Pennsylvania Litigation Blog
Think Twice Before Disciplining Employees For What They Say On The Internet... The NLRB Is Watching
The National Labor Relations Board (“NLRB”) recently issued two complaints against employers for terminating employees who criticized their working conditions on Facebook.
These complaints come on the heels of the settlement of the NLRB’s first “Facebook firing” complaint last October against Connecticut-based American Medical Response, Inc. (“AMR”). In that case, an AMR supervisor denied an employee’s request for union assistance in responding to an investigatory review. The employee, an emergency medical technician, subsequently posted critical comments about the supervisor on Facebook, to which other employees responded supportively. AMR fired the employee pursuant to its social media policy, which prohibited employees from making “disparaging, discriminatory, or defamatory comments when discussing the Company or the employee’s superiors” and depicting the company “in any way” through pictures posted on the Internet. The NLRB alleged that the employee’s conduct was protected, concerted activity under Section 7 of the National Labor Relations Act (“Section 7”) and that AMR’s actions and social media policy were unlawful.
By way of background, Section 7 protects an employee’s “right to . . . engage in . . . concerted activities for the purpose of . . . mutual aid or protection,” which includes discussing the terms and conditions of employment with co-workers. The AMR case settled privately before a hearing could be conducted, so employers were left without a bright line as to what point employee speech becomes protected speech.
Two recent complaints confirm that the AMR case was not an isolated incident, and that the NLRB is taking very seriously employees’ protected speech rights in social media. In a recent case in Illinois, In re Karl Knauz BMW, Case No. 13-CA-046452, the NLRB filed a complaint against a Chicago-based car dealership after it fired a salesman for criticizing the company on Facebook. The employee was displeased with the quality of food served at a customer event, which he and other sales representatives felt would hurt commissions. After posting to Facebook pictures of the allegedly sub-par food and comments disparaging the event, the dealership fired the employee. Similarly, in a recent case in New York, In re Hispanics United of Buffalo, Inc. Case No. 03-CA-027872, the NLRB issued a complaint against a Buffalo-area non-profit after it fired five employees for “concertedly complaining” on Facebook about their working conditions. One employee alleged in the Facebook post that some of her co-workers did not do enough to assist clients, prompting other employees to join the online discussion to complain about staffing and work load issues.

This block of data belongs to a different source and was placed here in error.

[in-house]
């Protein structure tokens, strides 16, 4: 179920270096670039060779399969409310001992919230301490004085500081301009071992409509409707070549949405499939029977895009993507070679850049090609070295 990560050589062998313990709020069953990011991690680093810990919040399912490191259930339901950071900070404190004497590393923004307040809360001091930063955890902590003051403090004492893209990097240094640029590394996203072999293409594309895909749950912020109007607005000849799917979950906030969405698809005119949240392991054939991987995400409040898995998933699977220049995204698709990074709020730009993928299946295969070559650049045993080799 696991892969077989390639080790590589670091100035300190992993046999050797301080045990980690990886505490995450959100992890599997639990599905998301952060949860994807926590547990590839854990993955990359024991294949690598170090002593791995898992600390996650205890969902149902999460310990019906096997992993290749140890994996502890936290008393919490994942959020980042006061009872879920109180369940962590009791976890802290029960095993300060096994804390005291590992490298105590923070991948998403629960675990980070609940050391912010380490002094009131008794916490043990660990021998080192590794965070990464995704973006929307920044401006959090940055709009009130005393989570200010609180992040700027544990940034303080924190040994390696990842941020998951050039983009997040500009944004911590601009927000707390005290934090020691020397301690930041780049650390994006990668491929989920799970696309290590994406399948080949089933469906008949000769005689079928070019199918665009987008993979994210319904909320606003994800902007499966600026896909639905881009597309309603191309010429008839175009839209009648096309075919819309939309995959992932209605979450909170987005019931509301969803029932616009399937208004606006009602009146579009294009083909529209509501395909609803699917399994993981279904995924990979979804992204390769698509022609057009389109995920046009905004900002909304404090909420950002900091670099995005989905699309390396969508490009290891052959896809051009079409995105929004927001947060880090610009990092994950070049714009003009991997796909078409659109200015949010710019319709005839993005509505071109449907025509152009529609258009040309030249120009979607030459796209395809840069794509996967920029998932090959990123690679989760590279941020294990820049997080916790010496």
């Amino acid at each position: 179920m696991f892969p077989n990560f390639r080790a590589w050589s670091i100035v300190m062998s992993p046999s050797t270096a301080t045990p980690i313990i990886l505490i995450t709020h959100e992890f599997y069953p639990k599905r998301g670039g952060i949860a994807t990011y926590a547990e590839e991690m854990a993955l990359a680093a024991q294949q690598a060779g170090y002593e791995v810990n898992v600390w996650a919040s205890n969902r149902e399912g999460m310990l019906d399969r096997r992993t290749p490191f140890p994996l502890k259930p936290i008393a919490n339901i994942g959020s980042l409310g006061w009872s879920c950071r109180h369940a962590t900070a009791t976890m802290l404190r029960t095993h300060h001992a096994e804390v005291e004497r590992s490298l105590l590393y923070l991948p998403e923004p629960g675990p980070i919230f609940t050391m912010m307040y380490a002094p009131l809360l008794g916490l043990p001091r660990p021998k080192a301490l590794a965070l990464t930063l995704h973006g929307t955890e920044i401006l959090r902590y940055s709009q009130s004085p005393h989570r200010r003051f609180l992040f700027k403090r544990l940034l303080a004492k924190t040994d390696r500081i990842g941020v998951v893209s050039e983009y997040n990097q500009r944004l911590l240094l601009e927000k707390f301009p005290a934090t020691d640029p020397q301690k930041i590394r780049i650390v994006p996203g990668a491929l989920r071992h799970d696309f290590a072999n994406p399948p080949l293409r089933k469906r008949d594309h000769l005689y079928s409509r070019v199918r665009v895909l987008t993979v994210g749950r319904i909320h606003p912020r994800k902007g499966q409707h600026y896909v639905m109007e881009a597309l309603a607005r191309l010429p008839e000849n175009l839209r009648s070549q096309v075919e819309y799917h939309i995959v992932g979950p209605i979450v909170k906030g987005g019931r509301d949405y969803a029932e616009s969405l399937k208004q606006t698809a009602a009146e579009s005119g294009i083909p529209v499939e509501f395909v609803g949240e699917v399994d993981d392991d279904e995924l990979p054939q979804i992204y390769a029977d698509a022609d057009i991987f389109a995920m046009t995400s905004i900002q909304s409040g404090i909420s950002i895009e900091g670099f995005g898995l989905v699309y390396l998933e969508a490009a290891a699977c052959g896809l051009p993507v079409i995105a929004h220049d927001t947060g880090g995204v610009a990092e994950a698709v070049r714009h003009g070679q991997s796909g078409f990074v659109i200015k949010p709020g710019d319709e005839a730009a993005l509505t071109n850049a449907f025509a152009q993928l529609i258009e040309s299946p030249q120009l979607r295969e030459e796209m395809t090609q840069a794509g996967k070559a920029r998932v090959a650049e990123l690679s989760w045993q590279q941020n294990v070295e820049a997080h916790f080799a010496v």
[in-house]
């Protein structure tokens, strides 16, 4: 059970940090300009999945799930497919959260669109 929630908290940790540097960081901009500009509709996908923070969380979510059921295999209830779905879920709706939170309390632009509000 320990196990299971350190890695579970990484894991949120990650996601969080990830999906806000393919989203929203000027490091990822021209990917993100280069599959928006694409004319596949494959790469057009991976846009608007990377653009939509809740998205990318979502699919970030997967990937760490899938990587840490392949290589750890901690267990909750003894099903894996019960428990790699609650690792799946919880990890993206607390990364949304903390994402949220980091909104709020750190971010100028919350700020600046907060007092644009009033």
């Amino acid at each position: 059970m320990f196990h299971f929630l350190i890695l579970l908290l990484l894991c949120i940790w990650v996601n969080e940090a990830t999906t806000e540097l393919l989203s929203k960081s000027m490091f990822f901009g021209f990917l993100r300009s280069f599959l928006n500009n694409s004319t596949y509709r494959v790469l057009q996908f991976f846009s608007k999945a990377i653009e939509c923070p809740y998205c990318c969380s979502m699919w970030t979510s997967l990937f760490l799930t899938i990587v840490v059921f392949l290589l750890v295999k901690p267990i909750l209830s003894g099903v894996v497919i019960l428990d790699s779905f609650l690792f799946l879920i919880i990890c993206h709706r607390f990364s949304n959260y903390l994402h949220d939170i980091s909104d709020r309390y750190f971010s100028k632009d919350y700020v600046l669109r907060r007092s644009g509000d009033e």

In all three complaints, the NLRB has contended that the employees’ conduct is protected speech under Section 7 as a discussion of his or her terms and conditions of employment. Moreover, the NLRB complaints target both the actual termination of the employees engaged in such activity, and the employers’ “overly broad” social media policies. More complaints will no doubt be issued in the near future. In fact, the NLRB’s general counsel recently indicated that each of the NLRB’s 52 regional offices has a pending social media case. Although it still remains unclear exactly where the line is between protected and unprotected online speech, a few things are clear from the NLRB complaints alone. First, employers should be aware that Section 7 protections apply to both union and nonunion employees alike--although the EMT from Connecticut was a union member, the car salesman from Illinois was not. In addition, a total ban on employees’ making critical comments about their supervisors or co-workers through social media is impermissible. NLRB rulings outside the social media context have invalidated policies that could “reasonably be construed by employees to bar employees from discussing with their coworkers complaints about their managers that affect working conditions.” KLS Claremont Resort, 344 NLRB 832, 836 (2005). The Board’s general counsel has suggested that social media policies are no different, characterizing online employee discussions as the 21st century equivalent of conversations at the office water cooler.
Thus, employers should clearly indicate in their policies that any restrictions on social media usage should not be construed as limiting an employee’s right to discuss his or her terms and conditions of employment with co-workers regardless of whether the workplace is unionized. Employers should also take care when disciplining employees for online chatter that relates--even tenuously--to their terms and conditions of employment, including comments that criticize or even insult company superiors. Employers do not need to tolerate speech that defames or harasses co-workers or supervisors for purely personal reasons. Nor do they have to accept speech that disparages company products or reveals confidential information. However, where online dialogue addresses employees’ working conditions, and is or has the potential to be joined by other employees, the NLRB will likely view this as protected speech.
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